Book Blitz~ The Rules of Regret by Megan Squires

Title: The Rules of Regret
Author: Megan Squires
Publication Date: October 1, 2013
Genre: New Adult Contemporary


“Life doesn’t come with a blueprint, which makes it hard to have any plans.”

Nineteen-year-old Darby Duncan is finally on her own. Her boyfriend of six years just left for a high-powered summer internship, though in reality he’s been absent for much longer than that. This newfound freedom wasn’t a part of Darby’s plans, but as she’s come to discover, plans only exist on paper, not in reality.

And guys like Torin Westbrook aren’t supposed to exist in reality, either. But he does, with his disheveled curly hair, irresistible dimples, and endearingly quirky habit of reciting quotes from classic movies and ancient thinkers. When Darby meets Torin as a fellow counselor at the survival camp she impulsively applies to, she’s certain his main goal is to turn her world upside-down.

But Darby’s not sure she can adapt to Torin’s ways of viewing his past and the tragedies he’s faced. Because she’s had her own share of heartache, too, and as much as she wants to believe that it’s all been for a purpose, her grief hasn’t allowed her to get to that point. Yet the more Darby is around Torin, the more she craves the freedom to break out of her carefully constructed routine and mindset and fall into something new.

She’s just not sure that she should be falling for Torin along the way.

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Teaser #1:
“You’ve never flown on a plane?”
“No,” he retorted. “I’ve never had the need, or the opportunity.”
“We need to see what we can do to change that.” I’d flown in planes more times than I could count. I couldn’t imagine being nineteen-years-old and never having seen the earth from a bird’s eye view. Torin was seriously missing out; from what I knew of him so far, flying would totally be his thing. Maybe it was my turn to help him with his unknowns.
“Anything else you’ve never done?” I jeered, intentionally trying to rile him up because I liked what it did to him when he got flustered.
“I’ve never had sex,” Torin shot out, “but I’m fairly certain I’m not afraid of that, either.”
Record scratch.
I tossed the stare from my face quickly and attempted to reclaim my composure, but it was completely lost. My eyes dropped to my hands, which had totally mangled our poor cootie catcher. It was nothing but a crumpled wad of paper in my clenched grasp. Torin pulled it from my fingers to smooth it out, grinning widely like he was proud that he caught me off guard, like maybe that was his plan.
“Excuse me?”
“Don’t worry,” he smiled, his dimples deep-set, making something deep within my stomach flip-flop. “Unlike the flying, I’m not expecting you to ‘see what you can do to change that.’ "
I tried to swallow quietly, but I was certain he heard it. Like that awkward moment when you watched a movie with your parents and a full on sex-scene starts up on the screen. It was mortifying—humiliating on a whole new level. You tried not to move—tried not to even breathe—because the last thing you wanted was your mom thinking you were actually alive and watching it. It was like you played dead. Torin’s recent confession sort of made me want to play dead. I was possum-on-the-side-of-the-highway road kill and rigor mortis had already set in.
Teaser #2:
“Nah. I’m fine.”
“Butterflies?” he smiled.
Yes, there was a growing swarm of butterflies ramming about in my ribcage, but Ihadn’t expected Torin to not only acknowledge it, but point it out, too.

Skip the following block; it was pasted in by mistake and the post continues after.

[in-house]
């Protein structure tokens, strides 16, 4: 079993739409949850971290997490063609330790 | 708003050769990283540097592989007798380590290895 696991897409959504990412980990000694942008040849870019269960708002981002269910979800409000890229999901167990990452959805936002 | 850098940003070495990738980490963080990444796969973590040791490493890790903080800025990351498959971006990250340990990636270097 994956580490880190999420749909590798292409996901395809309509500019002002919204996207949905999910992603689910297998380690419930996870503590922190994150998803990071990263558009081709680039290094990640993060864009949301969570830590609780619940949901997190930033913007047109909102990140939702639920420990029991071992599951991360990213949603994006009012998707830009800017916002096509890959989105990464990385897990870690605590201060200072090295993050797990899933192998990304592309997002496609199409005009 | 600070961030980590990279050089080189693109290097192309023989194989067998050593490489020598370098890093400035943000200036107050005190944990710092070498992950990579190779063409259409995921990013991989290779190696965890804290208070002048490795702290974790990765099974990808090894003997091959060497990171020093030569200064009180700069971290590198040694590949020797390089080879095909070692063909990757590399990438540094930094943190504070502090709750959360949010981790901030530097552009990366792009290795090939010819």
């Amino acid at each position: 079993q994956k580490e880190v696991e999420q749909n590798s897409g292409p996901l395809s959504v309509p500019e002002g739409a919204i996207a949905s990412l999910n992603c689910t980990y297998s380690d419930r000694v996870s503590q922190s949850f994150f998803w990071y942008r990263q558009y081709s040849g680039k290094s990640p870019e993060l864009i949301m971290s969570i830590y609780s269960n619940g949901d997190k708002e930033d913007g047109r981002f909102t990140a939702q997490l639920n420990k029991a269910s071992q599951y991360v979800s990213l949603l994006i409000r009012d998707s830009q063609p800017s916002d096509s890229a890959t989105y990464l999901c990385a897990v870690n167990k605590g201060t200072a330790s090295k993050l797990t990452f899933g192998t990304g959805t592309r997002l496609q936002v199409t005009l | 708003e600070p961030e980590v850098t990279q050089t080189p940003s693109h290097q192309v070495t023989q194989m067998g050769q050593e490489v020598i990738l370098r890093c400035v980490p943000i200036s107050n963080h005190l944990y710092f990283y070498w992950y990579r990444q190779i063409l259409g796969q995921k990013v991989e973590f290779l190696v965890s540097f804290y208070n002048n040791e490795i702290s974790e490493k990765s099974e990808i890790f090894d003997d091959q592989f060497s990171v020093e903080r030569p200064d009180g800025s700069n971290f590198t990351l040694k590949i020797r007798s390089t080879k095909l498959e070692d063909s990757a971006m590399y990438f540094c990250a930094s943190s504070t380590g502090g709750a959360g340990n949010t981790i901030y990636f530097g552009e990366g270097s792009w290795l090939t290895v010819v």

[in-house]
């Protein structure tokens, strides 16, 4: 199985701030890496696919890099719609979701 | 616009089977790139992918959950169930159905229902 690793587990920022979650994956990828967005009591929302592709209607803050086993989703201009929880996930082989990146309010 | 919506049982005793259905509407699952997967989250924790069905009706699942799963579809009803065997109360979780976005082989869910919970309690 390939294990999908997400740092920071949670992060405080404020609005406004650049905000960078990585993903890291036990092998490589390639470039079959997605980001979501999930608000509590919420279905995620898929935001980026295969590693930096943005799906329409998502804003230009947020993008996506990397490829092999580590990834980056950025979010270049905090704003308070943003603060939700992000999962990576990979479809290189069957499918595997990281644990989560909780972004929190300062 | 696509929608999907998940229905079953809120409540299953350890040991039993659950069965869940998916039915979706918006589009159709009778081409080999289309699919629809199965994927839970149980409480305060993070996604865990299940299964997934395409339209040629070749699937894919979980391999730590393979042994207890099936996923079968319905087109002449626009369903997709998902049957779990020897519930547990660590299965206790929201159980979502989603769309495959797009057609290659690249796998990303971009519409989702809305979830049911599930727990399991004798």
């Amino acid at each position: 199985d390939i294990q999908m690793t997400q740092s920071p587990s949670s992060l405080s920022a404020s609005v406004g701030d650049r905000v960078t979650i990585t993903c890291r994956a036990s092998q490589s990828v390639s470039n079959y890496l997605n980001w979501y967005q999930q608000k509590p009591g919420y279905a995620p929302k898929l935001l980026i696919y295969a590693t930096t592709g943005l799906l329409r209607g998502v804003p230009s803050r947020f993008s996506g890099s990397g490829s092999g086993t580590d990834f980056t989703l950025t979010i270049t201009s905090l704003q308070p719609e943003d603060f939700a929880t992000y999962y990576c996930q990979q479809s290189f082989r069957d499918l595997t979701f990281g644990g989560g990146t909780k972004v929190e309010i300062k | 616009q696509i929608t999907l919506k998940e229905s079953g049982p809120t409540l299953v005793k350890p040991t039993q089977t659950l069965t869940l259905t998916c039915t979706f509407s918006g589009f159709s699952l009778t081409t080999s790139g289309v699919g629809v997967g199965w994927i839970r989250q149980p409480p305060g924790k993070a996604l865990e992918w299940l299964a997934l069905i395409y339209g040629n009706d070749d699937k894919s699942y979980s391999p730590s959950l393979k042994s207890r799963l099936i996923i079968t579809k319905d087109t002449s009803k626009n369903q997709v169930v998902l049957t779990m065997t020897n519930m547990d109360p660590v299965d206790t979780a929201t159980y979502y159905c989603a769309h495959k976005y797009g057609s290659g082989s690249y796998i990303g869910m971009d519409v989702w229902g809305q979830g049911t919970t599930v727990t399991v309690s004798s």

“Do I give you butterflies?”
“No, Torin,” I lied through my teeth. “You don’t give me butterflies.”
“You sure? 'Cause you give me bumblebees.”
“Bumblebees?” I angled my head his direction, but we were close and if I moved any further our noses would touch.
“Yes. Butterflies are too light and fluttery.” He must have moved because suddenly that gap was nearly nonexistent. In was definitely not the same as on. “You make me feel like I have a freaking hornets nest buzzing and stinging at my insides.”
“That’s a weird thing to say.”
“But it’s true. It’s practically painful to be around you.”
“And that’s a mean thing to say.”
His hand dropped onto my cheek and I went instantly rigid, like there was some electrifying jolt that spread out from his fingertips. “It’s not a bad kind of painful. It’s a good kind.”
“How can any pain be good, Torin?” But the searing heat of his palm on my face answered the question. The physical contact was extreme in a way that bordered on painful, but that had to be because it was something that couldn’t be realized, something that couldn’t come to fruition. The fact that things would stop at just this, that was what caused the bittersweet intensity. It was the absence of what we wanted to happen that truly brought about thereal pain.
“You tell me. How does this make you feel?” He inched his face closer to mine, his hand still laying against the slope of my jaw. “When I do this... “ He titled his head just slightly, his lips lined up with mine. “When I get this close, but stay this far away... “ Not moving another millimeter, he spoke softly, “ ...does it give you butterflies, or does it give you bumblebees?”
I gasped, then became overwhelmingly embarrassed by the fact that I’d just literally gasped at the thought of kissing him.
“Right,” he said coolly, running the tip of his tongue across his bottom lip, leaving it there in the corner edge of his mouth, nearly biting down on it. “I thought so.” 

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Author Bio
Megan Squires lives with her husband and two children just outside of Sacramento, California. A graduate from the University of California, Davis, Megan is now a full-time mother, wife, and dreamer—though her characters don’t often give her much opportunity to sleep.
Visit to learn more about her latest young adult series.

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